A censure motion brought by the main opposition party against the Greek government over its handling of a severe snowstorm last Monday has been rejected after a three-day debate.
Lawmakers voted 156-142 against the motion after an often acrimonious debate in which former prime minister and current opposition leader Alexis Tsipras attacked Prime Minister Kyriakos Mitsotakis, often veering far off the subject under discussion.
The result was expected, as the ruling center-right New Democracy holds 157 seats in the 300-member Parliament. A ruling party lawmaker, veteran MP Marietta Giannakou, is hospitalized, and another MP, Konstantinos Bogdanos, expelled last October, voted “present.”
Tsipras accused Mitsotakis of having “retreated into a bubble created by court jesters and incompetent pollsters,” and of being “politically finished.” He dared the prime minister to resign and call a new election, a year and a half before the end of the government’s four-year term.
The opposition leader painted a bleak picture of a country, with citizens unable to live even paycheck to paycheck, with a gutted national health system by a government still sticking to a failed neoliberal orthodoxy.
Tsipras mocked Mitsotakis’ televised apology two days after the snowstorm and added: “you owe 23,275 apologies to the families who lost loved ones during the pandemic.
“You have failed, ladies and gentlemen of the government. You have failed at great cost,” Tsipras said, adding that the government is the only one believing its own propaganda. “The citizens have developed immunity, but you are addicted.”
Tsipras even asked Mitsotakis for making political capital out of the disastrous July 2018 fire, in which 102 people lost their lives. The Tsipras government and the left-led Attica local authority had faced a storm of criticismfor their response and of staging, for the benefitof the cameras, a meeting under /tsipras on the night of the fire in which no deaths were mentioned.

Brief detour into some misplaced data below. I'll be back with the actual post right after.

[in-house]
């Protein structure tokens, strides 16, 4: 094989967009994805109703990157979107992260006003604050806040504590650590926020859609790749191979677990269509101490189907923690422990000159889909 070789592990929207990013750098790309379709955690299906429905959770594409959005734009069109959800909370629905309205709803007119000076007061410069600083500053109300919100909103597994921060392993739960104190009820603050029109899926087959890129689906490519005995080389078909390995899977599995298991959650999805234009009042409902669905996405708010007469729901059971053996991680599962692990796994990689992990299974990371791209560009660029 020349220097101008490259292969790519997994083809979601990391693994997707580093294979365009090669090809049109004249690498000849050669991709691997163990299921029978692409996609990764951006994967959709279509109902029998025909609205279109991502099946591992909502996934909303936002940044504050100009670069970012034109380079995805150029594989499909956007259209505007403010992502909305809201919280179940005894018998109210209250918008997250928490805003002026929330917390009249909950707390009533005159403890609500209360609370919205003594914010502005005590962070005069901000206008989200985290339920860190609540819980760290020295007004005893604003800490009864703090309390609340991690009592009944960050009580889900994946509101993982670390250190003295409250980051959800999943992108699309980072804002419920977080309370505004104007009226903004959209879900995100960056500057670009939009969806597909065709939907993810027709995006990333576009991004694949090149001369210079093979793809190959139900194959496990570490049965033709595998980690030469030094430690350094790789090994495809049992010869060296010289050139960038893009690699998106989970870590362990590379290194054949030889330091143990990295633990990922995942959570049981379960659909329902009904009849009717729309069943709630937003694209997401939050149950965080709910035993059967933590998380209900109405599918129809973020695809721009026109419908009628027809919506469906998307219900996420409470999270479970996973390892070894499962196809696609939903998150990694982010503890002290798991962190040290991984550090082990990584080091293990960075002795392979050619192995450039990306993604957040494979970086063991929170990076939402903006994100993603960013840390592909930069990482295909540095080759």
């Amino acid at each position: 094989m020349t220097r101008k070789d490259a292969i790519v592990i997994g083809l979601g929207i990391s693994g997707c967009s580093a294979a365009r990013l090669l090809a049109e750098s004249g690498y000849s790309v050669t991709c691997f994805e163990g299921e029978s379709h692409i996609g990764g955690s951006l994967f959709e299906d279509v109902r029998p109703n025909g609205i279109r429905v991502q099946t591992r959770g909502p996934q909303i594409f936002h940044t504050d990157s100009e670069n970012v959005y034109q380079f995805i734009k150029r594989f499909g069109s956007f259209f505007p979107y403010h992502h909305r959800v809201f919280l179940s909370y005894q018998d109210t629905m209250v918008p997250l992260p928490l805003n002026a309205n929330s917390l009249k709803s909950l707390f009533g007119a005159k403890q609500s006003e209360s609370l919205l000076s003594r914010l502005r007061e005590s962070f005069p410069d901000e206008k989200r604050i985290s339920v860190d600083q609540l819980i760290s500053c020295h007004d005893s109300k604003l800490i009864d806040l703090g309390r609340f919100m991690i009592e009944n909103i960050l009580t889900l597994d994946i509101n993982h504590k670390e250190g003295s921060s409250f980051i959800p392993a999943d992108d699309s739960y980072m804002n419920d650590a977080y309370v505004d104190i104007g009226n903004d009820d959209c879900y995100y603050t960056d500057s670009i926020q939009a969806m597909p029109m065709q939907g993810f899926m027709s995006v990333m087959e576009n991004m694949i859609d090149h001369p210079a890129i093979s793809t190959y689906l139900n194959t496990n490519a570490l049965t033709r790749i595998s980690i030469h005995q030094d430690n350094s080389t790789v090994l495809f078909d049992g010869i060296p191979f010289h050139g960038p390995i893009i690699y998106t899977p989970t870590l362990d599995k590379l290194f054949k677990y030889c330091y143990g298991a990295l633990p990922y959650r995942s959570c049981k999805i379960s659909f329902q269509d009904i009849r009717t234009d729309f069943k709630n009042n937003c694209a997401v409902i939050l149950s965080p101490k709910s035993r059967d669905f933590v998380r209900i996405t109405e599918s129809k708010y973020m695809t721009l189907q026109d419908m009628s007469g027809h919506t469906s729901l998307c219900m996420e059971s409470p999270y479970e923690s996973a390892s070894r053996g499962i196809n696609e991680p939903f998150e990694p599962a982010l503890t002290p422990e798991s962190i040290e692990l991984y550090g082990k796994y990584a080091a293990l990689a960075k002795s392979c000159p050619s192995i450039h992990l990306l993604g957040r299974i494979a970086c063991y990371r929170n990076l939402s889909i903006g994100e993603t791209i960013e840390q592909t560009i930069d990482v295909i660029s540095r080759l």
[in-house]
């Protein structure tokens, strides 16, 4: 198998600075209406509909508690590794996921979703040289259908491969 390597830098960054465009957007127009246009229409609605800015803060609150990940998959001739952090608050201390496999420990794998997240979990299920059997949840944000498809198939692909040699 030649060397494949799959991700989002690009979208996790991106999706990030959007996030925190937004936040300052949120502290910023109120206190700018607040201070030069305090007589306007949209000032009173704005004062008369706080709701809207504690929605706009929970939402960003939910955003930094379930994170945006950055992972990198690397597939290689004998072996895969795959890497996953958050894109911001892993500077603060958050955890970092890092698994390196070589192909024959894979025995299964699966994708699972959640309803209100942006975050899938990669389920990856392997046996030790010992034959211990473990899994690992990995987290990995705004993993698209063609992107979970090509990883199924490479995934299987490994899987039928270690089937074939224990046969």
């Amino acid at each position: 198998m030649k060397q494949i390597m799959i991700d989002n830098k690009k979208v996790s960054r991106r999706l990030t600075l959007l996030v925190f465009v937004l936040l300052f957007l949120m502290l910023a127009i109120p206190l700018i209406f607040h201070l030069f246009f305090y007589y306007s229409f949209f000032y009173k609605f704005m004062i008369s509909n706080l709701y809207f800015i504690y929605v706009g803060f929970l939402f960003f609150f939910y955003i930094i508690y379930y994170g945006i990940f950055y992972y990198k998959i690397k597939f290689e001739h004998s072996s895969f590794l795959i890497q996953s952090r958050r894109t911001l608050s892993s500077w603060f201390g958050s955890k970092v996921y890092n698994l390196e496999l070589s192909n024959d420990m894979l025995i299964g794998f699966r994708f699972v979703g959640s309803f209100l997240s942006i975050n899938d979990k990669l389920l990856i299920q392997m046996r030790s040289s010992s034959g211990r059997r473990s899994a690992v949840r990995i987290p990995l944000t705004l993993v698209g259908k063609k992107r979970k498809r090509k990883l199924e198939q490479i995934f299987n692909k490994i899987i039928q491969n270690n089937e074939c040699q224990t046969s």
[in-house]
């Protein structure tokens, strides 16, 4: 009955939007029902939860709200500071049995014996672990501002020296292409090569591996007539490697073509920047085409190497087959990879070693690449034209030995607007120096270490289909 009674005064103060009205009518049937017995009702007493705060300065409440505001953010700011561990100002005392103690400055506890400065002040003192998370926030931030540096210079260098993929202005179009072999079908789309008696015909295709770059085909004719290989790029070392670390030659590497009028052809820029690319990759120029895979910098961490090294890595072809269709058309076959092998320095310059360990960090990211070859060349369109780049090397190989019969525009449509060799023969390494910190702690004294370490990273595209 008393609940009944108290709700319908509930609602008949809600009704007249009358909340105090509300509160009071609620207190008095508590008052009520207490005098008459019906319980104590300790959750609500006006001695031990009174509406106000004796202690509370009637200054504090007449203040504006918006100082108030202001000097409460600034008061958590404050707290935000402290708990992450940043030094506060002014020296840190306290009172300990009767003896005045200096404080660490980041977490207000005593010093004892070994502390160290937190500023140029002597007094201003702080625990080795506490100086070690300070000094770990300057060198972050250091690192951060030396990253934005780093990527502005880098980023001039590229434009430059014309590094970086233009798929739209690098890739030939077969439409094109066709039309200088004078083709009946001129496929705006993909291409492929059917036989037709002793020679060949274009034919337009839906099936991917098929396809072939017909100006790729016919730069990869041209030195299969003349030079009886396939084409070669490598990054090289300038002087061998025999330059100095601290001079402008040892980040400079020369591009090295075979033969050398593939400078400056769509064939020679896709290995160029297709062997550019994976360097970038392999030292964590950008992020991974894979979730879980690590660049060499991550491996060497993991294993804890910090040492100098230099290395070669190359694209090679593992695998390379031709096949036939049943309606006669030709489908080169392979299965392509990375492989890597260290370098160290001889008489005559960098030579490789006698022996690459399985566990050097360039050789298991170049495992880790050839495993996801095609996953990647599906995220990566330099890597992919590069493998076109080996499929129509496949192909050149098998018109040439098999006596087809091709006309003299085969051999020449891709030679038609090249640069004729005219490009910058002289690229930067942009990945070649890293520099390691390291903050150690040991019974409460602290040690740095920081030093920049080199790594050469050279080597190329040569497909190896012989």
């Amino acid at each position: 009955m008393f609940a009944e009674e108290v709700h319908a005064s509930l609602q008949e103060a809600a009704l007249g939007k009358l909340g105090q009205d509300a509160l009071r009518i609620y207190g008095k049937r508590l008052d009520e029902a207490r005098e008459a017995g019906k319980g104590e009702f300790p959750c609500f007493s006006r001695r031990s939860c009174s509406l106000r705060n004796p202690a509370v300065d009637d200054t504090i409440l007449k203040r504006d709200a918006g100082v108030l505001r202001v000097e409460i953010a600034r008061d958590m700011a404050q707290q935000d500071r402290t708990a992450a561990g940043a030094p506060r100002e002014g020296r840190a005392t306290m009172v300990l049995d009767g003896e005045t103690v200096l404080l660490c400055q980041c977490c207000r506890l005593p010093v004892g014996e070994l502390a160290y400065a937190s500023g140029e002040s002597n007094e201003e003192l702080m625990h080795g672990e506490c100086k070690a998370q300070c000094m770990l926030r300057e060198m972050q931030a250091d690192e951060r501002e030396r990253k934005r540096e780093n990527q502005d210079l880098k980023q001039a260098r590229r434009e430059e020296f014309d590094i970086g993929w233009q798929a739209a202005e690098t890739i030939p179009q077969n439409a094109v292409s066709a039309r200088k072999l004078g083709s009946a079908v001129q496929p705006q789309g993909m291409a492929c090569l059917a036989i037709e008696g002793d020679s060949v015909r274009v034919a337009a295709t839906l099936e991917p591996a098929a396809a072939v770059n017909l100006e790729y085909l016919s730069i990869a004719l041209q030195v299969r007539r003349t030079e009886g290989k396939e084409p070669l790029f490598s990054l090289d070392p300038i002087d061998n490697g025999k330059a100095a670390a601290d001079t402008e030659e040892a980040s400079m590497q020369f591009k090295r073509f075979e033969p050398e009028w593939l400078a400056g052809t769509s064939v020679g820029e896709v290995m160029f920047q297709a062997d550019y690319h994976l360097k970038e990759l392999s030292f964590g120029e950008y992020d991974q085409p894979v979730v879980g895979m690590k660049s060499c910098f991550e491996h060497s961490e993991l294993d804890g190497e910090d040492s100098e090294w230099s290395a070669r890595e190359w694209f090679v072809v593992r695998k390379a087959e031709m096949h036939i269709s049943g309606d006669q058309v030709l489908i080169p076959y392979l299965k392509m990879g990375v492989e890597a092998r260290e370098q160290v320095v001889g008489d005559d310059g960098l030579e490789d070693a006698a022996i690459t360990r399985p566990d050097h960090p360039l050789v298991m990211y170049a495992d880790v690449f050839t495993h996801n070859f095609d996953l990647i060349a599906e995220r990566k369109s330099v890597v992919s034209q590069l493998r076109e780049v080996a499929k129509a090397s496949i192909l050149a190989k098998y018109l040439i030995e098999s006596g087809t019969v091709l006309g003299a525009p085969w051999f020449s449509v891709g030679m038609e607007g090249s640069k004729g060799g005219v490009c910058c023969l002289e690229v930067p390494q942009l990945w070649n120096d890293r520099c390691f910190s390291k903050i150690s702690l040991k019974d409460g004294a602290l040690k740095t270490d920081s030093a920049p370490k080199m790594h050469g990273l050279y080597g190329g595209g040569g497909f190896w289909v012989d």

In his response, Mitsotakis acknowledged deficiencies in dealing with the storm,but concentrated on enumerating his government’s achievements. To counter Tsipras’ narratives that he had gutted the health service, he noted that his government had doubled the number of intensive care units and hired 12,000 health workers. He promised an era of prosperity when the effects of the pandemic receded.
Mitsotakis also took a dig at Tsipras. “Your challenge now is to stay in second place.”
The latest polls, the validity of which the opposition vehemently disputes, show New Democracy with a persistent double-digit lead, with the socialist Movement for Change, under a new leader, closing in on Tsipras’ left-wing Syriza.
Monday’s storm dumped large amounts of snow on Athens, trapping thousands of drivers on the road connecting the capital to its airport, closing other main roads and forcing the government to send in the Army to help the motorists. There were also widespread power outages.